“Carrolton was a great town. Everyone was nice to me,” he said.
Dennis said he and Kathy tried their best to give Kim as many “American experiences” as they could while he was staying with them. Coming from a city of about 100,000 people, Kim said he was not familiar with farming or agriculture. The Goffs, who live on a farm in Carroll County, taught him how to garden and use the rototiller and how to take care of the family’s three horses. In addition, because there are no RVs in Korea, Kim did not know what to make of the family’s “big van” at first. They went camping together and also took a trip to the Great Smoky Mountains in it.
While he was in the United States, Kim said his mom wanted him to visit his uncle, aunt and cousins that lived in State College, Pa. At first, Kim had mixed feelings about going because he had only met them once when he was little. He tried to find a flight over Spring Break, but could not find a connecting flight. So he and the Goffs drove the RV on the 9-hour, 500-mile trip. They spent three days there and took a tour of Penn State University’s campus, where Kim’s uncle is a professor.
“They were very kind and gracious to us there,” Dennis said.
Kim said that while 50 percent of Koreans are Christian, his family does not regularly practice at home. The Goffs took him to United Methodist Church in Carrollton where he was readily welcomed into their community. The Goffs also found him a bilingual Bible that has English and Korean on opposite page that he can take home with him. Kim said he would continue to attend church at home.
Kim also experienced his first real Christmas while he was in the United States. Koreans think Christmas is for little kids, so he had never gotten a gift from his mom and dad, he said. Included in his Christmas gifts were a football and an iPod Touch.
“I thought it was really great. The family was so nice to me,” Kim said.
While he has been away, Kim said he talks to his mom almost every other day. However, the Goffs have not spoken to either of his parents because his mom does not speak any English and his dad only limited English. But Dennis said Kim’s parents have sent them some beautiful gifts that are now displayed in their home.
Kim said his mom did not want him to become completely accustomed to American fast food while he was away, so she regularly sends him care packages of Korean food. However, he said he has not missed any of the food from his home country, mostly because a lot of the fast food is the same in both countries and because of his mom’s gifts.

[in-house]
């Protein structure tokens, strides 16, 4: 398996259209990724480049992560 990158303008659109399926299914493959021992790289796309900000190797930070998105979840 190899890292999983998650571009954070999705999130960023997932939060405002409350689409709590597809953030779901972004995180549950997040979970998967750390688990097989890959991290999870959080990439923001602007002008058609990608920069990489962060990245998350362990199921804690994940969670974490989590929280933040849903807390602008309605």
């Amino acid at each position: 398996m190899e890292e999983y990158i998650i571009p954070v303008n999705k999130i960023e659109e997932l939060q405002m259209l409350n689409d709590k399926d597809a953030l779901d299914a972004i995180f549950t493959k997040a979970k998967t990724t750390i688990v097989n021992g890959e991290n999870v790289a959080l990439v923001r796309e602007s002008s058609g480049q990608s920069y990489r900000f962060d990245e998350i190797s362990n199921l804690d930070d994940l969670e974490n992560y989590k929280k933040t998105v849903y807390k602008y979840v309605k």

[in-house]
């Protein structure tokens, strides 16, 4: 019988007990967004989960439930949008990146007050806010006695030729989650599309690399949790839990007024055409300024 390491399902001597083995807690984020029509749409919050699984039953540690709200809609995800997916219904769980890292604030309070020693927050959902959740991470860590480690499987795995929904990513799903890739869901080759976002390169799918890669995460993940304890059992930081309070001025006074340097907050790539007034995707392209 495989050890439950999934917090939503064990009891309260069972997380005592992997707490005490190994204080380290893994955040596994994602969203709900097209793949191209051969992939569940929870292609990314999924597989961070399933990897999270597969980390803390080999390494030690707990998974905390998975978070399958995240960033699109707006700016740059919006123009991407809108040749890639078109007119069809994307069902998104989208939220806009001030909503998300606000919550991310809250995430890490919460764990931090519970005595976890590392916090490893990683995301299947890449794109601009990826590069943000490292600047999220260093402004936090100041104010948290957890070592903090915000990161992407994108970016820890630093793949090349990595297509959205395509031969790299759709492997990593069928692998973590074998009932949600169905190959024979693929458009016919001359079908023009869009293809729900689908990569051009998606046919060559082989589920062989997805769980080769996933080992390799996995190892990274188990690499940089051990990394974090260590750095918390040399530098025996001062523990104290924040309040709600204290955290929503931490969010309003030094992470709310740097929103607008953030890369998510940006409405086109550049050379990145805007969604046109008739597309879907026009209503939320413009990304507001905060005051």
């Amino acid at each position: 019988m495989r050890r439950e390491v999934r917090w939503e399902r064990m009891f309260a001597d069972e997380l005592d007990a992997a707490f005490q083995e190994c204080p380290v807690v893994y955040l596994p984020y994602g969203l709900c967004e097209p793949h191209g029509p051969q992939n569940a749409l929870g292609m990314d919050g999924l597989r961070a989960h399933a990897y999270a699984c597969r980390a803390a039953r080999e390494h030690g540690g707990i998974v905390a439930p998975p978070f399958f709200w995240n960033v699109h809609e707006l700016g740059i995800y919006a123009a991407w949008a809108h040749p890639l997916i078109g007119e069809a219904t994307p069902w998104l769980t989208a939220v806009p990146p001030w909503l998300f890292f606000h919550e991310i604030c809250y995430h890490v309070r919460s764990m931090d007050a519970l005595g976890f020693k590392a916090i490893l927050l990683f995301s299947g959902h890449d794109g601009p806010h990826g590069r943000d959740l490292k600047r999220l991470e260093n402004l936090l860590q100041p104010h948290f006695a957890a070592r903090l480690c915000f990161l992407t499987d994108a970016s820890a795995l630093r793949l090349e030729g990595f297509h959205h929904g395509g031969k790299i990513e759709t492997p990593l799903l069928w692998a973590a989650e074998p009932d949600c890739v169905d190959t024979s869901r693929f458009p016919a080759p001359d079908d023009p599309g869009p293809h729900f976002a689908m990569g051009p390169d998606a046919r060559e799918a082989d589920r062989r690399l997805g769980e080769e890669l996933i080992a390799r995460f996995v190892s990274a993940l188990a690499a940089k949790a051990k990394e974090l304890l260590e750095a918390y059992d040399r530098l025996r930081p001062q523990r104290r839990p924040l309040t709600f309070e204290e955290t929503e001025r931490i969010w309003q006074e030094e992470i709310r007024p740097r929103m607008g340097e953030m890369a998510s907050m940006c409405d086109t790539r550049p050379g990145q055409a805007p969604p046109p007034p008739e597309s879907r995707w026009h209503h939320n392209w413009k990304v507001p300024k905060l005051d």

“I really enjoyed all of Kathy’s cooking. Everything,” Kim said. He especially loves eating her country ribs and mashed potatoes, which he has learned to cook for himself. Kathy said he helps out regularly in the kitchen with the cooking and baking, activities he had not experienced in Korea.
“We eat lots of pork, but not beef so much,” Kim said. “… I like crab legs a lot, but in Korea, they are really expensive.”
While he did not miss the food while he was gone, Kim said he missed his family, especially during the holidays. He also worried about his grandma when she broke her hip, but she is doing well now. Kim said he has made many friends here and will keep in touch with all of them.
Kim said he only began studying English in the seventh grade, and it has greatly improved since his arrival. At first, he would confuse “yes” and “no” and say one when he meant the other. There are also no “W” or “L” in the Korean language. Kim said Dennis and Kathy would correct all of his mistakes, which helped him to learn.
Dennis said Kim has kept them busy, but the entire experience has been very positive.
“Our daughter has said he has helped keep us youthful. I guess that’s true,” Dennis said. “… We really tried to do all we could to make his experience as good as possible. A lifelong friend.”
Kathy agreed and said Kim has gotten along with both old and young alike because he is very personable.
“We were very fortunate to get a kind, young gentleman,” she said. “… Our family has fallen in love with him; our church has fallen in love with him. If Jihoo came back, we’d take him in a heartbeat.”